Published online Jan 27, 2018. doi: 10.4254/wjh.v10.i1.62
Peer-review started: October 26, 2017
First decision: December 1, 2017
Revised: December 20, 2017
Accepted: December 29, 2017
Article in press: December 29, 2017
Published online: January 27, 2018
Postoperative intensive care unit complications after liver transplantation in young children are common, and associated with significant morbidity and mortality. Risk factors for these early complications are poorly studied.
Postoperative intensive care unit complications in young children can require reoperation, threaten liver graft viability, and prolong length of stay. These complications include thrombosis of vessels necessary for blood flow to the liver graft (i.e. hepatic artery thrombosis and portal vein thrombosis), other life-threatening events requiring intensive care management (i.e. bile leak, bowel perforation, intraabdominal infection, or retransplant), or death. Identifying risk factors for these complications can generate hypotheses for future research testing, leading to improved outcomes after liver transplantation.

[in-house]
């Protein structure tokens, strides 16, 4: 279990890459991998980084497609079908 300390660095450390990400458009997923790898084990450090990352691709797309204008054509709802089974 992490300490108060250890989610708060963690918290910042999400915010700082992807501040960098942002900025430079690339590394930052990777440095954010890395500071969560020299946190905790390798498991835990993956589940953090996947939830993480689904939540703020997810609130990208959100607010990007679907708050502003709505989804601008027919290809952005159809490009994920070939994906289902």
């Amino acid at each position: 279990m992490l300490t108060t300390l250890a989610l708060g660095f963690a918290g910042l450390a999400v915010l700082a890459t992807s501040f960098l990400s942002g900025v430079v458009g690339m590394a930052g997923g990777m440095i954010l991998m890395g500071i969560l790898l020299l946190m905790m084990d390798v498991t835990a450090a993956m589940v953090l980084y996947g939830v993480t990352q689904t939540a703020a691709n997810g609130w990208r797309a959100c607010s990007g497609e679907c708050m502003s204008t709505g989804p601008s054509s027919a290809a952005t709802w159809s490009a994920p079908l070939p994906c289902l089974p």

The authors aimed to determine potentially modifiable prespecified acute care variables that may be associated with prespecified primary and secondary acute intensive care postoperative outcomes in young liver transplant recipients at our center over the past 10 years. In addition, the authors aimed to explore novel potential predictors of adverse outcomes, including written comments made about abnormal liver vessels or biliary anatomy in the dictated operating report, measures of postoperative fluid balance, and measures of post-operative coagulation status. The authors identified risk factors that are potentially modifiable and that should be confirmed by future research.
This study was a retrospective chart review including all consecutive children of age less than 3-years-old having had a liver transplant done at the Western Canadian referral center from June 2005 to June 2015. Prespecified potential predictor variables and primary and secondary outcomes were recorded using standard definitions and a case report form. Associations between potential predictor variables and outcomes were determined using univariate and multiple logistic (odds ratio, OR; 95% confidence interval, CI) or linear (effect size, ES; 95%CI) regressions.